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Kings of Anglia Issue 9 Magazine Offer

Colour changes that can help horses see fences so much better

PUBLISHED: 11:45 10 October 2018 | UPDATED: 11:45 10 October 2018

Research for jump racing has found horses and humans see colour completely differently.
Picture: Getty Images

Research for jump racing has found horses and humans see colour completely differently. Picture: Getty Images

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Red, orange and green are vivid, bright and strikingly different to the human eye but to horses they don’t appear that way. Sheena Grant reports on new research which is set to bring major changes to jump racing and perhaps other equestrian sports too.

Orange fence - what a horse sees: a study has shown the orange framework on existing fences is actually seen as a shade of green by horse.
Picture: British Horseracing AuthorityOrange fence - what a horse sees: a study has shown the orange framework on existing fences is actually seen as a shade of green by horse. Picture: British Horseracing Authority

Fences in British racing are set to undergo major changes after research proved what many horse owners have long suspected: there are major differences in equine and human vision.

Researchers say their findings that horses have reduced colour vision compared to humans and only differentiate objects in a palette of blues and yellows are important not just for racing but for other disciplines too and will be widely shared.

An orange fence - what a human sees.
Picture: British Horseracing AuthorityAn orange fence - what a human sees. Picture: British Horseracing Authority

As a result of the research, which showed horses see the current orange framework used on jump racing fences as a shade of green, horseracing authorities have agreed to trial fluorescent yellow and white marks to aid visibility.

The cutting-edge research by the University of Exeter, commissioned by the British Horseracing Authority (BHA) and Racing Foundation, showed horses adjusted their jump angles when orange was not used, with white tending to produce a longer total jump distance.

As part of the research, the visibility of orange markers and other potential colours was tested at 11 racecourses, and – in collaboration with trainer Richard Phillips – the behavioural responses of horses to more prominent colours was assessed in a controlled environment.

Retired jockey Ian Popham, one of two riders involved in the trial, said: “From riding over the different coloured fences it was clear to me that over some colours the horses reacted differently and showed the obstacle more respect. I’m sure other riders will feel the same and this feels like a great idea and opportunity to make the sport safer for both horses and jockeys.”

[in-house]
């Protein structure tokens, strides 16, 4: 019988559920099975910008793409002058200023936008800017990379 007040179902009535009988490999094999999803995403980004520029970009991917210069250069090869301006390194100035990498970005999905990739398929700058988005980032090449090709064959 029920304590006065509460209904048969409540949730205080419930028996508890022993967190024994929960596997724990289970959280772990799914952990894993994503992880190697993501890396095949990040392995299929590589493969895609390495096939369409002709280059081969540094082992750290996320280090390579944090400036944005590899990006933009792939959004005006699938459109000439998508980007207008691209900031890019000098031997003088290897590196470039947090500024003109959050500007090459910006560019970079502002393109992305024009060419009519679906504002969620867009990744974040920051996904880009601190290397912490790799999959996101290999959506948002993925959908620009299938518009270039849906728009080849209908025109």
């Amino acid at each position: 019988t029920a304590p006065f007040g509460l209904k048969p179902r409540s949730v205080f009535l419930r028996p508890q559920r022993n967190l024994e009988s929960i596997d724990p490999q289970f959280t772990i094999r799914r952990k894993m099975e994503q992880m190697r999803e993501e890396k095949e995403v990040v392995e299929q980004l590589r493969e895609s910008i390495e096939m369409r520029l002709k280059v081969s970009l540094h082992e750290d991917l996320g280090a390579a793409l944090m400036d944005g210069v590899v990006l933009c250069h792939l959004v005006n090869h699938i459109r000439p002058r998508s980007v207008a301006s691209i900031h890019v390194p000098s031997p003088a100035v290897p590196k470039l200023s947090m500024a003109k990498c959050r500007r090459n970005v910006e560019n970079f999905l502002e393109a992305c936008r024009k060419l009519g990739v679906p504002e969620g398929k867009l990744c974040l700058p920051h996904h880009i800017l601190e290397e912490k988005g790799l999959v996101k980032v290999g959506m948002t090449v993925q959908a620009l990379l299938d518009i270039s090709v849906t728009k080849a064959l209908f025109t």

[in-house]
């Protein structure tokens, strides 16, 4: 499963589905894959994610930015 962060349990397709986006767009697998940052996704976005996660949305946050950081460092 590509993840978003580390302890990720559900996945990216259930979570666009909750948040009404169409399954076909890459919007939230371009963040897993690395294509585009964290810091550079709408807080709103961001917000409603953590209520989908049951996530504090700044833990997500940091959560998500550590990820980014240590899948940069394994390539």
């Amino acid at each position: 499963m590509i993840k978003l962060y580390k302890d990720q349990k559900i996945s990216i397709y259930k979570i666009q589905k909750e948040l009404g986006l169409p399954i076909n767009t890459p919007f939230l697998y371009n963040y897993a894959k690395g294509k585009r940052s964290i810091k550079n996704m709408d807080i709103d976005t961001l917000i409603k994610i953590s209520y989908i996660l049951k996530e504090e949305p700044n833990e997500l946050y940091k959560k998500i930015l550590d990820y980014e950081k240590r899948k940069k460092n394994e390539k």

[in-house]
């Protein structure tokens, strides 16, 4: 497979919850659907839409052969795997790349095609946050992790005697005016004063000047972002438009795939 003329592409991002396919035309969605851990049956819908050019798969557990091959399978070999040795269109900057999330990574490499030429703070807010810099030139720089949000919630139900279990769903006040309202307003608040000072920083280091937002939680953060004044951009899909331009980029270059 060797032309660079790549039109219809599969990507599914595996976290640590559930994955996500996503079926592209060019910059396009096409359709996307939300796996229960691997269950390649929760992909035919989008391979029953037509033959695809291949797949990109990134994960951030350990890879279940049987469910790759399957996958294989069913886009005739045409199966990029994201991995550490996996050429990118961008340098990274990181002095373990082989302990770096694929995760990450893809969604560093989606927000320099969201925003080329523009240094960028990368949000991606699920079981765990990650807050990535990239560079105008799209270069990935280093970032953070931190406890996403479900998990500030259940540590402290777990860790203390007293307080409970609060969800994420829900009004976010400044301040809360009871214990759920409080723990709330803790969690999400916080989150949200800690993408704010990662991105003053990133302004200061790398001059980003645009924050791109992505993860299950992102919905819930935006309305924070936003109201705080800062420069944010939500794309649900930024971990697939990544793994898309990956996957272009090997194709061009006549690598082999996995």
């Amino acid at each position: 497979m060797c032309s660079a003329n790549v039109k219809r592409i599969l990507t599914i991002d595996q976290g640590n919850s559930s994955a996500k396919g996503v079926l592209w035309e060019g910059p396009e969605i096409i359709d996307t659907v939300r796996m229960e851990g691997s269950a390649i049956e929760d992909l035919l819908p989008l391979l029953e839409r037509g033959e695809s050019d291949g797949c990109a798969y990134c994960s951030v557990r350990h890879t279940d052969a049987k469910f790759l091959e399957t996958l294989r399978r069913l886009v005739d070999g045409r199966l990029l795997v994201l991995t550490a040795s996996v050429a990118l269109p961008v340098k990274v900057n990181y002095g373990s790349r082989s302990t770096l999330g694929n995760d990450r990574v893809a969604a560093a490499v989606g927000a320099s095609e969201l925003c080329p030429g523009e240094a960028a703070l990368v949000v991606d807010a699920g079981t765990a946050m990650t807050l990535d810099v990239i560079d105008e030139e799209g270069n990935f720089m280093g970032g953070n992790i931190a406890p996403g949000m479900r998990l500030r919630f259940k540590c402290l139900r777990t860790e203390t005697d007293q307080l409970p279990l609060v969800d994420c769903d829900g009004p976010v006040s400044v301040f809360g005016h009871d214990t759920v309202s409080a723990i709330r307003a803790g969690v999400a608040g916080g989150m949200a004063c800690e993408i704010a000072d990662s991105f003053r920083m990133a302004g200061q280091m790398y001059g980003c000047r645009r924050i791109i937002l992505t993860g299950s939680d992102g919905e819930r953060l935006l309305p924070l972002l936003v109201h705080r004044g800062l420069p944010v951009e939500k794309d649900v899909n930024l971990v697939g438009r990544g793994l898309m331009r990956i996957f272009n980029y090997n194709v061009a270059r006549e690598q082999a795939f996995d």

The next phase of the project will see a more extensive trial take place at training grounds before rolling out the trial to a live racing environment.

At the same time, the BHA and RSPCA, who work together on an ongoing basis to develop new ways to make hurdle and fence design safe, will continue to look at whether any further improvements can be made to the construction of hurdles, alongside the different use of colour.

Professor Martin Stevens, chair in sensory and evolutionary ecology at the University of Exeter, said: “Understanding how animals see the world and using cutting-edge tools to investigate this has a valuable role to play in guiding the safety and welfare of animals and humans in a variety of contexts. This project demonstrates how modern science can look to have widespread positive implications in human society and our interactions with animals.”

BHA figures show the rate of fallers in British races has declined by 29% since 2004 because of a range of safety improvements and it is hoped this latest research will improve things further.

David Sykes, BHA director of equine health and welfare, said: “This project is an example of how British racing uses advanced scientific and veterinary research to constantly improve racehorse welfare, not only for thoroughbreds in Britain but across other nations and equine disciplines.

“As with the ongoing phased introduction of our padded hurdles – which have proven to reduce faller and injury rates – we will ensure to take our time with this project, make sure there are no unintended consequences and that the evidence of the ongoing trials continue to support the case for change.

“If that proves to be the case then we will look forward to seeing the new designs of hurdles and fences on racecourses, and hopefully further reducing our already declining faller rate.”

More on the science...

Horses see a reduced number of colours compared to humans and cannot distinguish between many of the colours humans see as red, orange, and green.

The jumping responses of horses to fences with orange, yellow, blue, or white take-off boards and guard rails was tested.

In the behavioural trials, horses responded to different fence colours and the colour of the fences plays a role in both the angle that horses jump a fence and the total distance. Horses adjust their jump angles with colours that are different to orange, and white tends to produce a longer total jump distance.

As a result of the research, a recommendation has been approved by the sport’s Racecourse Committee that a phased trial should be carried out using fluorescent yellow for all hurdles and guard-rails, and fluorescent white for take-off boards at fences. These colours have been determined to maximise visibility under a wide range of conditions for both humans and horses.

A project group will be created to manage the roll-out of the trial on training grounds, with results determining how it will be extended to a live racecourse environment and the results of the research will be widely shared with other equine sports.

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